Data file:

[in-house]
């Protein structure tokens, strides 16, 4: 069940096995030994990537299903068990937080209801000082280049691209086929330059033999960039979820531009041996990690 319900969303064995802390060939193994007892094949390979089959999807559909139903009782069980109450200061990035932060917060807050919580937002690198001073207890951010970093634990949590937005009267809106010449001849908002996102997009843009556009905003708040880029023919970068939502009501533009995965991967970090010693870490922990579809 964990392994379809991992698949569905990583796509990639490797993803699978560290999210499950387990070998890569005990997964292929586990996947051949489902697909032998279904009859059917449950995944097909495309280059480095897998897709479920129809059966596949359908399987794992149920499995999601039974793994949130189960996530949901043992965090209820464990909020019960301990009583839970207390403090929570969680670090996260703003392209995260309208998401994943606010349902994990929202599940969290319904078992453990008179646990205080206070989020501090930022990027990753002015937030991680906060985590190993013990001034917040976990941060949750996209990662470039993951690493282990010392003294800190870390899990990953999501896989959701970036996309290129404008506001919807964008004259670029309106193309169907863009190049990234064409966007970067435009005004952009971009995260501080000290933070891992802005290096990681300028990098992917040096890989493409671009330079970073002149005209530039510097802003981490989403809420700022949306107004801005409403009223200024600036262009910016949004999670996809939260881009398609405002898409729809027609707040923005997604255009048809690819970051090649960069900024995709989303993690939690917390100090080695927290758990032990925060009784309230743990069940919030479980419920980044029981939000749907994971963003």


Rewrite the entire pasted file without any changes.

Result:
[in-house]
């Protein structure tokens, strides 16, 4: 069940096995030994990537299903068990937080209801000082280049691209086929330059033999960039979820531009041996990690 319900969303064995802390060939193994007892094949390979089959999807559909139903009782069980109450200061990035932060917060807050919580937002690198001073207890951010970093634990949590937005009267809106010449001849908002996102997009843009556009905003708040880029023919970068939502009501533009995965991967970090010693870490922990579809 964990392994379809991992698949569905990583796509990639490797993803699978560290999210499950387990070998890569005990997964292929586990996947051949489902697909032998279904009859059917449950995944097909495309280059480095897998897709479920129809059966596949359908399987794992149920499995999601039974793994949130189960996530949901043992965090209820464990909020019960301990009583839970207390403090929570969680670090996260703003392209995260309208998401994943606010349902994990929202599940969290319904078992453990008179646990205080206070989020501090930022990027990753002015937030991680906060985590190993013990001034917040976990941060949750996209990662470039993951690493282990010392003294800190870390899990990953999501896989959701970036996309290129404008506001919807964008004259670029309106193309169907863009190049990234064409966007970067435009005004952009971009995260501080000290933070891992802005290096990681300028990098992917040096890989493409671009330079970073002149005209530039510097802003981490989403809420700022949306107004801005409403009223200024600036262009910016949004999670996809939260881009398609405002898409729809027609707040923005997604255009048809690819970051090649960069900024995709989303993690939690917390100090080695927290758990032990925060009784309230743990069940919030479980419920980044029981939000749907994971963003």